Booo to no response for an easy relay repacement
After contacting Tracy (where i got my LED's from) over at http://autolumination.com/ she does not have any relays to install to fix this issue (has relays for some jeeps but not my model).
So... She tells me this below, which I knew but was just trying to avoid.
> > So in that case - how many resistors would I likely need to buy from you if I put LEDs in 6 total bulbs in front and rear 4 total bulbs in rear> > I have 3 LED in each headlight (one on the corner for side turn signal, one for parking lights, and the other for low beams/turn signal).
> > I have not installed LED in the taillights as a result of the trouble I am having with the front signals, but I would like to.
How can I tell how many resistors I will need before purchasing?
HER REPLY -
Ok, the trick to knowing how many equalizers you need will depend on exactly why each is needed. Essentially, any led signal bulb will require one, that part is a given. The others may not, depends on the car and if there is a bulb out warning system linked to that specific bulb.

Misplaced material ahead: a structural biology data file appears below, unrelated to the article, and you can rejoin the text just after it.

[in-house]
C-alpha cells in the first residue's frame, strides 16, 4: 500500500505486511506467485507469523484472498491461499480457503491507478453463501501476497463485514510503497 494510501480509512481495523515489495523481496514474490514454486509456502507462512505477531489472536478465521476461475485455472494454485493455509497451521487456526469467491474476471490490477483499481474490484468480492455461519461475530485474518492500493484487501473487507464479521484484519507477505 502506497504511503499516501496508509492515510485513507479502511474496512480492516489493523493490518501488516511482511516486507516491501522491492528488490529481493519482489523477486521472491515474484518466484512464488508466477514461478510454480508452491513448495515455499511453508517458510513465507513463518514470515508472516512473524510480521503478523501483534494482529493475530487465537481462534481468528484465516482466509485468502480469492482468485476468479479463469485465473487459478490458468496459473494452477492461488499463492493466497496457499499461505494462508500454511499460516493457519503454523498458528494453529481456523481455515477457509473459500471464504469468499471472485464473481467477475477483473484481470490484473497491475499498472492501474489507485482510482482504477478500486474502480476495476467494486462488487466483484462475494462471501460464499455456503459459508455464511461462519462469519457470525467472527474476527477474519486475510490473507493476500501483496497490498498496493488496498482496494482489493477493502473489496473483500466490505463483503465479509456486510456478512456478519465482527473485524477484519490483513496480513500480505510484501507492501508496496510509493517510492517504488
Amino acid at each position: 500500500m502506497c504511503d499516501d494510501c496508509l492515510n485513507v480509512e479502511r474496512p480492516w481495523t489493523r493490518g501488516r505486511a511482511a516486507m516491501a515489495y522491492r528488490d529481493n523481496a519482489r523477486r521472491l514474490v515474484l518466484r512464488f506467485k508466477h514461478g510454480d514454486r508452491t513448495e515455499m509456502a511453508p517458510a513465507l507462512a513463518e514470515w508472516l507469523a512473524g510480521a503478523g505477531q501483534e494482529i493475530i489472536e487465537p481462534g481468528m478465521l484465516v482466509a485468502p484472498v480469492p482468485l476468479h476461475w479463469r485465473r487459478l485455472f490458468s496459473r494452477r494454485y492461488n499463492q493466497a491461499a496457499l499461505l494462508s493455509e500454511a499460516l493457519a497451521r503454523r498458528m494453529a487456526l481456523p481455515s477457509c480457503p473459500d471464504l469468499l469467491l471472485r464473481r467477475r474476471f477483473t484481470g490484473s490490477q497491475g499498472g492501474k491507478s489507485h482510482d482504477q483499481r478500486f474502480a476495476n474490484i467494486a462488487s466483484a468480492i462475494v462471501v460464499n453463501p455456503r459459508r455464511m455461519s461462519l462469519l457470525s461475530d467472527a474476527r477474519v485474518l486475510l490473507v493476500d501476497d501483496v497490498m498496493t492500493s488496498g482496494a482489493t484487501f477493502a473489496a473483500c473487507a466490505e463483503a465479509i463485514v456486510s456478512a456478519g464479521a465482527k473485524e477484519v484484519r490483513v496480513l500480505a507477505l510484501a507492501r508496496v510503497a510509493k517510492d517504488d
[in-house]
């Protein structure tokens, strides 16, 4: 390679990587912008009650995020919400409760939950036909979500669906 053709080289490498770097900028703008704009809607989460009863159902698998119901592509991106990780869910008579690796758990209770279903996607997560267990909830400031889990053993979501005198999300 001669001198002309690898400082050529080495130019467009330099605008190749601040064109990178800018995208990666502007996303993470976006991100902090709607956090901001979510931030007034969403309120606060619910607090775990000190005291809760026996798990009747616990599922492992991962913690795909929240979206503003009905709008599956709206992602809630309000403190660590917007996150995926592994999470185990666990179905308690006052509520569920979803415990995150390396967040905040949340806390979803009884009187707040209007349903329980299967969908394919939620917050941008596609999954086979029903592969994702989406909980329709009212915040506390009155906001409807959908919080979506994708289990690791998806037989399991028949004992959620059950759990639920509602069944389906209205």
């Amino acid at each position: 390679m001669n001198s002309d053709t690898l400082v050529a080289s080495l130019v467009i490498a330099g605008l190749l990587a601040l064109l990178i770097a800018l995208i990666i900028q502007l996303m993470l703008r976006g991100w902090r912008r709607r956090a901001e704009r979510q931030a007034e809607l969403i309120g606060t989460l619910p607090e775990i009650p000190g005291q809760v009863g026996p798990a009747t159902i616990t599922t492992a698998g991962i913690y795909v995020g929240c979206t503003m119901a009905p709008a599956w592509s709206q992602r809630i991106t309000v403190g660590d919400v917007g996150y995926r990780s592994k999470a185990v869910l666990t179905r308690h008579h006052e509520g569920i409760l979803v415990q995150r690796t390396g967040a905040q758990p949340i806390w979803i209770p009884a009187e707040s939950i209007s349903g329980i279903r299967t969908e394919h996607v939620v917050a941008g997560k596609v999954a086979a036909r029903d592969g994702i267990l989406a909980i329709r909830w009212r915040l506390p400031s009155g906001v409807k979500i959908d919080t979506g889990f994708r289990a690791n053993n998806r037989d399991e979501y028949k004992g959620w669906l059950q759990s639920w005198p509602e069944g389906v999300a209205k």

> If your vehicle is equipped with an electronic bulb-out warning system, then any led bulb used in a bulb position that is monitored by the electronic bulb-out warning system will likely trigger an electronic bulb-out warning.
> Not all bulbs are monitored by the electronic bulb-out warning systems. To test to see if a bulb is monitored by an electronic bulb-out system, you can remove the bulb to see if you get a warning,
> To stop the electronic bulb-out warnings, install a load equalizer across the + and - wires that feed each led bulb that is causing an electronic bulb-out warning. Use one 6 ohm at each led bulb that is 3/4" diameter and larger. Use one 15 ohm at each led bulb location that is smaller than 3/4" diameter.
> Alternatively, we do have festoon and #194 bulbs that contain special "canbus circuitry". The "canbus circuitry" is designed to eliminate most electronic bulb-out warnings in BMW. Mercedes, Audi. VW, Volvo and most others.
> Unfortunately, the circuitry required to do this for the larger tail light and turn signal bulbs is too bulky to fit inside those bulbs, so the load equalizers are still the only solution.
> More details on load equalizers can be found at:
> So essentially, check and see if the bulb is part of the bulb out system, and if so it will need a load equalizer. Most cars only need them for the signals but the best thing to do is to check.
>And installing load equalizers on the signal bulb circuits will correct the hyper flashing.